Migration and Development - Support for the Acceptance of Foreign HRs / Multicultural and Inclusive Community


Leaving no one behind in Japan and the world

According to an estimate by the United Nations, the number of migrants in the world was 281 million in 2020, which is about 3.6% of the global population (IOM, World Migration Report 2020). While the global migration is not a new phenomenon, the promotion of decent migration as a global agenda has been receiving growing attention since the adoption of the "Global Compact for safe, orderly and regular migration" in 2018 , in which the international community expressed “collective commitment to improving cooperation on international migration”.

While global movements of migrant workers can be regarded as a response to imbalances of incomes and well-being between countries, labour migration is a means to meet the individual migrant’s economic aspiration, as well as a driver of economic growth in both origin and host countries.
Skills, experiences, and financial savings that migrant workers bring back to their home serve the economic growth of the country. Promoting conditions for decent movement of migrant workers is essential to maximize such benefits. One of the highlights of the World Bank’s World Development Report 2023, “Migrants, Refugees and Society," is that migrant workers deliver the biggest benefits to both host and origin countries, as well as migrants themselves, when their skills and attributes strongly match the needs of the host country. In order to make it happen, both host and origin countries of migrant workers should work on creating suitable environment for labour migration.

Moreover, there are various challenges that migrant workers may face in each step of labour migration. Leaving their home and living in a place with unfamiliar cultures and social orders, migrant workers may often find themselves in a position vulnerable to challenges due to their status and positions in the workplace and community. They are often exposed to risks of their human rights being abused during the entire phase of the migration process. Protection of the human rights of people who move across the borders is an urgent demand from the human security, a core value of JICA and a guiding principle of Japan's Development Cooperation.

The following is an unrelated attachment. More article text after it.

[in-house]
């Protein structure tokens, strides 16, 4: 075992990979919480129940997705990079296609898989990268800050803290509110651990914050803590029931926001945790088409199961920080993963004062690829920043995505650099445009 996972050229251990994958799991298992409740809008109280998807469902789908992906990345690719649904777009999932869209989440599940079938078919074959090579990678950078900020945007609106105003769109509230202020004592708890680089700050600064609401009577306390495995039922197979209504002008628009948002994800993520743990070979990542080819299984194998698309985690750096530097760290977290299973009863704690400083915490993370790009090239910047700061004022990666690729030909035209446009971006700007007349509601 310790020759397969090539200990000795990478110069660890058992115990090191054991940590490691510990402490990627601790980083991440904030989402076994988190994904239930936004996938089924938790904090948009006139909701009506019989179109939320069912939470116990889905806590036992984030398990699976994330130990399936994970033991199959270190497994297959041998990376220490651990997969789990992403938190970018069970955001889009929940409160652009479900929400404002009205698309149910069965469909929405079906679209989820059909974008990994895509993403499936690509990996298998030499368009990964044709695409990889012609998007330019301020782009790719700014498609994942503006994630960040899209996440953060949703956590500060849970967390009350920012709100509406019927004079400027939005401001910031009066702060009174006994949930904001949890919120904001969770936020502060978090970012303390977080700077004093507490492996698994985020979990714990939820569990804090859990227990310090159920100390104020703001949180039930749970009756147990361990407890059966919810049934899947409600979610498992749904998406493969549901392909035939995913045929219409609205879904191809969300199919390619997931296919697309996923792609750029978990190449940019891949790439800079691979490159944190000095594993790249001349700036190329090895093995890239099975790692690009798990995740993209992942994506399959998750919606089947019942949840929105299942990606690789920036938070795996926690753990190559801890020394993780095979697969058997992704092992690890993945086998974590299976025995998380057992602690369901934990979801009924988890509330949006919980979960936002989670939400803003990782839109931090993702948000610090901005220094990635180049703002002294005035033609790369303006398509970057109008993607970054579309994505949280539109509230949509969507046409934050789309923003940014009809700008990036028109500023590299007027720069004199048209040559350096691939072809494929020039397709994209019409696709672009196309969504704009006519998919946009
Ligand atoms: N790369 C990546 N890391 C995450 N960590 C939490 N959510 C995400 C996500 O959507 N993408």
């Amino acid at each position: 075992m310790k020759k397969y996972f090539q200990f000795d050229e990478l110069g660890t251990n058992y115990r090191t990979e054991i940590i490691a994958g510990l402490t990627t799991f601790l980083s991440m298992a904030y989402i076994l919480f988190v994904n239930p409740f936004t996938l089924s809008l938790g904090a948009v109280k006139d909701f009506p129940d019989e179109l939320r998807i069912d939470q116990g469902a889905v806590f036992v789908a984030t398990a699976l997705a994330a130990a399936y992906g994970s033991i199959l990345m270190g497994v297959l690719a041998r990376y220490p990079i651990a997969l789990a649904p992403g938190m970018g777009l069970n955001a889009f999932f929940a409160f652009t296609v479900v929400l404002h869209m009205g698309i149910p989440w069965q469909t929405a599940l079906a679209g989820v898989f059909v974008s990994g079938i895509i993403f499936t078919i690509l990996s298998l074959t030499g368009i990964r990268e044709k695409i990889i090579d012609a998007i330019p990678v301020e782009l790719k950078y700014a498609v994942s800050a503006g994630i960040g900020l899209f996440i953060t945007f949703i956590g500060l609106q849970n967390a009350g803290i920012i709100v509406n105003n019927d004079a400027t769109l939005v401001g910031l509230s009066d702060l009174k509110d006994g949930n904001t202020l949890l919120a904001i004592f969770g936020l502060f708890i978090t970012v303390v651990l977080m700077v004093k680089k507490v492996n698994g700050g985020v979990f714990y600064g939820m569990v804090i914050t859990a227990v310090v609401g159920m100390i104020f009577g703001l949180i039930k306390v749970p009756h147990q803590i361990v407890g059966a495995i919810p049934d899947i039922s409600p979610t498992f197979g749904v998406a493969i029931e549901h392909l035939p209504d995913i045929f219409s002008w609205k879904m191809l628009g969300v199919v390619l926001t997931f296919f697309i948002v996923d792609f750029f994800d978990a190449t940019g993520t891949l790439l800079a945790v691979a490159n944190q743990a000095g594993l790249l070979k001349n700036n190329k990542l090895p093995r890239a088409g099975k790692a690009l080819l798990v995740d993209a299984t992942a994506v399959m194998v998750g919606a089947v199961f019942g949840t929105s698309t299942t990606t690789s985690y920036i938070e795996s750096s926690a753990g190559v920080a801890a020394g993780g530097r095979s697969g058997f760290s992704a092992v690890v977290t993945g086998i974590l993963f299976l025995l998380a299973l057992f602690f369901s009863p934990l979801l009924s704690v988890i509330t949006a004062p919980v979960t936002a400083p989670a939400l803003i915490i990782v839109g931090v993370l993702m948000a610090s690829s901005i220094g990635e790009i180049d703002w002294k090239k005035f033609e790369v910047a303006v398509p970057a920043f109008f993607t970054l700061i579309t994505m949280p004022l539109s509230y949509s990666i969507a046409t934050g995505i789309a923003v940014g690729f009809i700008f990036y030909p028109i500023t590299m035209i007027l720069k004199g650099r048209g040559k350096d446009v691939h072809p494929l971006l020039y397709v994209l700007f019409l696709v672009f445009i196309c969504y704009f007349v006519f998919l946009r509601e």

Japan's working-age population and number of migrant workers

Voices calling for migrant workers has never been louder than today in Japan. Arrival of more migrant workers and their flourishing work in Japan is a key element to maintain stable economic growth of Japan, which currently faces a challenge of labour shortage for being aging society. The number of migrant workers in Japan has been growing since the 1990s and reached the highest record of 1.82 million in 2022. It was 2.7 times larger than the number in 2012. According to research(*1) by JICA, Japan will need 4.19 million migrant workers in 2030 to sustain the targeted annual GDP growth rate (1.24%), while the expected number of migrant workers in Japan is 3.56 million at the current pace, making a gap of 630,000 people . There is an urgent need to make Japan a country of choice for migrant workers, as a place appealing to live and work in.

*1 JICA Ogata Research Institute(2022)

Most migrant workers in Japan arrive from developing countries in the Southeast Asia and other regions, with which JICA has been partnering through its development cooperation programs for decades. JICA's long-standing history of cooperation with developing countries to promote quality growth and human security has allowed JICA to build mutual trust with those countries while gaining knowledge on how best to promote capacity building. JICA is committed to build on such assets and realize social and economic development for both the origin and host countries through realization of proper and effective migration. JICA has set three pillars for its endeavor.

The three main pillars of JICA’s work on migration and development

1.Promotion of respect for the human rights of migrant workers

2.Capacity development to enhance migration’s contribution to economic development

3.Creation of an inclusive society